According to a study on gender bias for entrepreneurs, women receive only 2% of venture funding. What about during job interviews? Could women help direct the questions to show their potential for advancement instead of focusing on how we won’t fail? When we get asked questions we can choose the answer the question in a way that redirects the train of thought to be more promotion oriented rather than prevention to highlight the opportunity for greatness. We can frame the response to be about the personal professional goals and vision. We can ask about milestones towards success.
During a recent casual conversation with a leader in my company, I was asked – How are you going to complete the project by the go live date? Similarly, how are you going to finish on time? I wasn’t showing signs of risk of missing the deadline, but the way the question was framed at the prevention instead of focus on success is interesting.
How are you going to finish on time?
Biases can come at us during interviewing, networking, and even performance reviews.
As I prepare for growth opportunities as a project manager, I consider what I want people to remember. I want to make a positive impact. I want to lead others to success. I want to organize information to make sense of all the aspects and establish a plan of execution for a project that will have concrete physical results that will be celebrated by many people. I want to grow in responsibilities and size of the projects to establish something inspiring at the center of the happiest place on earth and say, I did that! We can do better and I have a few ideas on moving this organization forward. If I get asked how will I prevent failure, I will frame my response with how I will achieve success!
I was starting some research on executive presence to gain ideas on how I can increase my influence and inspire respect. I found a beautiful definition of influence:
Influence is the art and science of aligning your objectives with another’s
Diving into where this quote came from, different forms of motivation including influence are persuasion, manipulation, and coercion. As the types of motivation ranged from positive to negative the overall goal was to align a person’s objectives with yours. I started to reflect on the many different leaders I have worked for including those that helped to develop my career and others that seemed to strive for pure dictatorship control and empire building. Stepping back from how to be a great leader and influence others I started to think about why be a leader.
Like myself my daughter wants to be a leader. She jumps at opportunities to help organize other people, which comes in handy when I need assistance with getting a dozen young cub scouts in line. She wants to be president someday. Regardless of whether or not she leads our country one day, I want her to be a great leader. But why should she lead, why should I lead?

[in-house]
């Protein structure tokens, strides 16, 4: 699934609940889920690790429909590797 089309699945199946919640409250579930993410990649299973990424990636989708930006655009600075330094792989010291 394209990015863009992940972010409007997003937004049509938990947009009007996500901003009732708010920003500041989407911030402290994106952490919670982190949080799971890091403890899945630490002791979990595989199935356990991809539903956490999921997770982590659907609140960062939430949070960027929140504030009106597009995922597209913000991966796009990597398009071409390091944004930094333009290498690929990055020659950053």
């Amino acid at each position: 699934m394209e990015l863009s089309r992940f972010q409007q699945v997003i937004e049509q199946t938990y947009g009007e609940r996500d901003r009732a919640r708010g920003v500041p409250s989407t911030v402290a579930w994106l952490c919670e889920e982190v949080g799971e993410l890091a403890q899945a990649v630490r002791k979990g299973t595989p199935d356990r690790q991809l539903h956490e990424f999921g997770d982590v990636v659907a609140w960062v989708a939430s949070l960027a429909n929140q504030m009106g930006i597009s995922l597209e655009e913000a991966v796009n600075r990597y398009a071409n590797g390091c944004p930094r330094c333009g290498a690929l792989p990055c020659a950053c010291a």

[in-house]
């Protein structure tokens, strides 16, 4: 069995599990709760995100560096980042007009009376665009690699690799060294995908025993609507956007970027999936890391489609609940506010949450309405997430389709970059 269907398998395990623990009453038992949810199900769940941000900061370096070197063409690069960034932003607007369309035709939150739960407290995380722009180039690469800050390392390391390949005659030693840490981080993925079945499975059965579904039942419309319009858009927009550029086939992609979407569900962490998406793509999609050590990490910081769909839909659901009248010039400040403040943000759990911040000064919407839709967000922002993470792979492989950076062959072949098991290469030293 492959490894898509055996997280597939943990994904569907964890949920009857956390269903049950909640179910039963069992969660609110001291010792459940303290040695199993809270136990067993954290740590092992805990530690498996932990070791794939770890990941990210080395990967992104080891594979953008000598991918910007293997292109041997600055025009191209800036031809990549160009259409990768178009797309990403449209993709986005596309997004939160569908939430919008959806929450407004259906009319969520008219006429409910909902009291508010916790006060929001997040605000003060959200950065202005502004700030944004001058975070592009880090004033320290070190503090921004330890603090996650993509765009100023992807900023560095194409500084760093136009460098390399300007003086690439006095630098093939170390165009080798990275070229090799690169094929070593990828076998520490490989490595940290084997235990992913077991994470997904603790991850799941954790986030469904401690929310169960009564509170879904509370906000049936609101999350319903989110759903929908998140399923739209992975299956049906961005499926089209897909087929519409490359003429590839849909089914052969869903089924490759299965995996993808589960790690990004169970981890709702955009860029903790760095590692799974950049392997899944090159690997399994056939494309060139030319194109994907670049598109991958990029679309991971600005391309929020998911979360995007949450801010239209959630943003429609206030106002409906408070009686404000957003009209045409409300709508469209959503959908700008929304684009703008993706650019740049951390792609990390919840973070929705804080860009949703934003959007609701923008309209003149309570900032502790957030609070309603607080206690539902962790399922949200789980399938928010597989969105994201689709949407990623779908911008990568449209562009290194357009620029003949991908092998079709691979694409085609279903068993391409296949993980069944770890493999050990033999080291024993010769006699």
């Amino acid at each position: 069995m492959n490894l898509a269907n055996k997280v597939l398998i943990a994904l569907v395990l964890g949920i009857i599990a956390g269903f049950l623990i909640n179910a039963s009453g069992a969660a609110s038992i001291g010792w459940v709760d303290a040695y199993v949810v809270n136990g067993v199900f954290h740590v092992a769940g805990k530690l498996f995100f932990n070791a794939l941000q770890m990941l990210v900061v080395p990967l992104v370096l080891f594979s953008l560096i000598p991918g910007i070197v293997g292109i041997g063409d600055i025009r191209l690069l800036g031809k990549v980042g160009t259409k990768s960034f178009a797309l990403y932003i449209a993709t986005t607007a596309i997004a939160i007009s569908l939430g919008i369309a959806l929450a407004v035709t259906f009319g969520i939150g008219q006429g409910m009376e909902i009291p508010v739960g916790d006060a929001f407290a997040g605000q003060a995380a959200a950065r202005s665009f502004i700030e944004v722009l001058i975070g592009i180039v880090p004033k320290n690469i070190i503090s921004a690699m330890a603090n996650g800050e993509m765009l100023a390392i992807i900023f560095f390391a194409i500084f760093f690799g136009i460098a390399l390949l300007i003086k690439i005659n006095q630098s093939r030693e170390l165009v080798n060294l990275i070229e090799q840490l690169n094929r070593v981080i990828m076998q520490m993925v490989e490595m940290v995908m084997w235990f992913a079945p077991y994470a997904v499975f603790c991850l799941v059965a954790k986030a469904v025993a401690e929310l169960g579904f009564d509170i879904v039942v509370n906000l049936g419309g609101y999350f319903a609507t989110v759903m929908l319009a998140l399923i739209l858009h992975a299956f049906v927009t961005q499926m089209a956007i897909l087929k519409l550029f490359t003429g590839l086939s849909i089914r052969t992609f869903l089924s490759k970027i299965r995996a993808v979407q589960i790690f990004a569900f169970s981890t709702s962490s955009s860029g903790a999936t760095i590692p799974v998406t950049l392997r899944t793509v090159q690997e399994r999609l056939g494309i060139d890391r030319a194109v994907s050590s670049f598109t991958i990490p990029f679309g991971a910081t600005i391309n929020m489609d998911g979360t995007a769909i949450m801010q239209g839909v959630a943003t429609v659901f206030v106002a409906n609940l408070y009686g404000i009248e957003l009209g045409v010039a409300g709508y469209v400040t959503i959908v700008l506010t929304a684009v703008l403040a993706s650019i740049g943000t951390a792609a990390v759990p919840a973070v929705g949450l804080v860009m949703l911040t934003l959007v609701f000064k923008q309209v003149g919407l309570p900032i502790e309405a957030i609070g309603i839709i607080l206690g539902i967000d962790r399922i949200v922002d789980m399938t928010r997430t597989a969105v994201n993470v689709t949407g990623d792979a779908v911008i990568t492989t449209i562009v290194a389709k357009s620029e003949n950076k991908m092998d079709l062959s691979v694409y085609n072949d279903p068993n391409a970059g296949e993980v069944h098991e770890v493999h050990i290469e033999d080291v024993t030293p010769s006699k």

One reason I want to lead is because it feels great to me and I know I am great at it. My style of preference is to empower others to find the best way to help our team meet the vision. In my past leadership roles I have inspired my team to use their own unique ideas on how to accomplish projects that will meet our goals. I have received great feedback that team members have been more engaged due to my leadership. I have finally reached one of my goals of working for a company that has a goal I can proudly stand behind, to create happiness. I want to inspire action to help create amazing experiences. I want to improve the offerings of my organization to increase the opportunities for the magical moments that can dearly reside in a guests heart forever. Why should you lead?
I sat through a safety training class a few weeks ago with several guest speakers. These speakers talked about what makes them passionate about safety related work and many of the stories were based on incidents that they were exposed to. Witnessing someone dying during their construction job or dealing with medical limitations due to exposure. There is also the recreation side of things: The runners that painfully train for a marathon that alone is a difficult journey, the gymnasts that tirelessly build their strength and flexibility, and the other sports we push ourselves through to get a sense of accomplishment. Dan Ariely, the James B. Duke Professor of Psychology and Behavioral Economics at Duke University and a founding member of the Center for Advanced Hindsight, has many more examples of motivation through his research in behavioral economics.
When I tell my story as to what motivated me to enter into the field of engineering, I do talk about the exciting parts of wanting to use my creativity and be on a track of continuous learning. Although there is another aspect of my motivation, it is that I want to be able to be financially independent. I grew up babysitting for many women who were financially dependent on their husbands due to them being in a military field. These women had a difficult time sustaining their own career due to the demands of military life and regular relocations. Engineering is one of the most difficult things I could think of doing that would maximize my starting income in the shortest amount of time. I also thought through the potential of ease of transition into other areas as my career develops, which has worked well for me.
There are countless stories of people becoming doctors or researchers after witnessing hardship with their families or friends. This misery builds a fire and is a very interesting tool that is difficult to argue against due to it being so personal for building motivation. Harnessing and sharing that passion and motivation can bring out the stories in others and drive up their motivation.